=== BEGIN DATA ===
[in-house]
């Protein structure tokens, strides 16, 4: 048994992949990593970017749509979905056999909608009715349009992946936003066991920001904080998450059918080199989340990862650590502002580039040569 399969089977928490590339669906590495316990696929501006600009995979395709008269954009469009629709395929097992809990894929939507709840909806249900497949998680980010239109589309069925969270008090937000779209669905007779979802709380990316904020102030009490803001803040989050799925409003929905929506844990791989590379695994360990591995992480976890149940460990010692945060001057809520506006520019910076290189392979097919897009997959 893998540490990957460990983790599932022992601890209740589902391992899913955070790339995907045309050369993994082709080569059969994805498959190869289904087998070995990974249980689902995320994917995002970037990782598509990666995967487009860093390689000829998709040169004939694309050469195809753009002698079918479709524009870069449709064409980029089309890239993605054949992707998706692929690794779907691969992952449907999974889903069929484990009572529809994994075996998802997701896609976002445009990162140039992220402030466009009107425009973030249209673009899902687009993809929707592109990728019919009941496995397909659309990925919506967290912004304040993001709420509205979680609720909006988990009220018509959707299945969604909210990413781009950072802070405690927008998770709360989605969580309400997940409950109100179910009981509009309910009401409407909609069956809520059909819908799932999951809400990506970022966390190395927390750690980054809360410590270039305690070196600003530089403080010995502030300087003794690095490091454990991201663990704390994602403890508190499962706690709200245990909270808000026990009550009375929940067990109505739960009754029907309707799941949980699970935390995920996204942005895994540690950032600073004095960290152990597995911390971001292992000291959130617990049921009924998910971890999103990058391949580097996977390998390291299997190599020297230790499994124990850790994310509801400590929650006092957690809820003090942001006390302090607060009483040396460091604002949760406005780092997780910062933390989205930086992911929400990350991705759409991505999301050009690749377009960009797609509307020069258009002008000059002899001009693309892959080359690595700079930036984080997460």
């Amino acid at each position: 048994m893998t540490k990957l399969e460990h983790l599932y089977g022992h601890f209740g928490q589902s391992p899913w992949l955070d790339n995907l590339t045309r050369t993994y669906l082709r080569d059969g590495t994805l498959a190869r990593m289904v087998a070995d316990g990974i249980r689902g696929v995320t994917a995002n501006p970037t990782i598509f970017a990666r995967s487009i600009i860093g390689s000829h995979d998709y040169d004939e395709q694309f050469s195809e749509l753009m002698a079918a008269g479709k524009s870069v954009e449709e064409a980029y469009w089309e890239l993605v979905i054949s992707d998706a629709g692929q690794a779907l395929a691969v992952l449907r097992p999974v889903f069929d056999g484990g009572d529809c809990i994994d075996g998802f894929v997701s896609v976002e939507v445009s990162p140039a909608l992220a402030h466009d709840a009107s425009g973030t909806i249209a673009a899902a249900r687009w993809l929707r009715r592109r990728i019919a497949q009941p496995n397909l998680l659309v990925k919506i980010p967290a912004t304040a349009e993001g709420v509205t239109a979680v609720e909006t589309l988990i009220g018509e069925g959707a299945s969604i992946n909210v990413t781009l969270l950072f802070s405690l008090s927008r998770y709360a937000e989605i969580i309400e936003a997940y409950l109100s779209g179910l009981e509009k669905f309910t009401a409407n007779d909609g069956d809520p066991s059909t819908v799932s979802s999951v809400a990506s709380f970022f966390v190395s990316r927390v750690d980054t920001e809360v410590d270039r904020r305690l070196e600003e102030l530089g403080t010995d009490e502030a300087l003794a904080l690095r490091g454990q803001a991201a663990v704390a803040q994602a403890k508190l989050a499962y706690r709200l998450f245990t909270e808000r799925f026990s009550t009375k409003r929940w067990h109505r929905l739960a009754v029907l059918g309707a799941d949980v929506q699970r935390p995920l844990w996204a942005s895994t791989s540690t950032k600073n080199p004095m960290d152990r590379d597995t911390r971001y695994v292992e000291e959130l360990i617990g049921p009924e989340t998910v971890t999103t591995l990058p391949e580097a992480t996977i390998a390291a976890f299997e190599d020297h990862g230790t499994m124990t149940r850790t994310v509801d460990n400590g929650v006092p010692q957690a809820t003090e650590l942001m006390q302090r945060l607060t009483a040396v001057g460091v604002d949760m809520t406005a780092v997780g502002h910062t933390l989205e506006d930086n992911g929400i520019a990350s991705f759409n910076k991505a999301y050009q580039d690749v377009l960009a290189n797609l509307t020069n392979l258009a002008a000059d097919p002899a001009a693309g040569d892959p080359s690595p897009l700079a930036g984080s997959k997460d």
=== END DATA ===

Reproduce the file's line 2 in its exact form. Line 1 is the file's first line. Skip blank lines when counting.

């Protein structure tokens, strides 16, 4: 048994992949990593970017749509979905056999909608009715349009992946936003066991920001904080998450059918080199989340990862650590502002580039040569 399969089977928490590339669906590495316990696929501006600009995979395709008269954009469009629709395929097992809990894929939507709840909806249900497949998680980010239109589309069925969270008090937000779209669905007779979802709380990316904020102030009490803001803040989050799925409003929905929506844990791989590379695994360990591995992480976890149940460990010692945060001057809520506006520019910076290189392979097919897009997959 893998540490990957460990983790599932022992601890209740589902391992899913955070790339995907045309050369993994082709080569059969994805498959190869289904087998070995990974249980689902995320994917995002970037990782598509990666995967487009860093390689000829998709040169004939694309050469195809753009002698079918479709524009870069449709064409980029089309890239993605054949992707998706692929690794779907691969992952449907999974889903069929484990009572529809994994075996998802997701896609976002445009990162140039992220402030466009009107425009973030249209673009899902687009993809929707592109990728019919009941496995397909659309990925919506967290912004304040993001709420509205979680609720909006988990009220018509959707299945969604909210990413781009950072802070405690927008998770709360989605969580309400997940409950109100179910009981509009309910009401409407909609069956809520059909819908799932999951809400990506970022966390190395927390750690980054809360410590270039305690070196600003530089403080010995502030300087003794690095490091454990991201663990704390994602403890508190499962706690709200245990909270808000026990009550009375929940067990109505739960009754029907309707799941949980699970935390995920996204942005895994540690950032600073004095960290152990597995911390971001292992000291959130617990049921009924998910971890999103990058391949580097996977390998390291299997190599020297230790499994124990850790994310509801400590929650006092957690809820003090942001006390302090607060009483040396460091604002949760406005780092997780910062933390989205930086992911929400990350991705759409991505999301050009690749377009960009797609509307020069258009002008000059002899001009693309892959080359690595700079930036984080997460």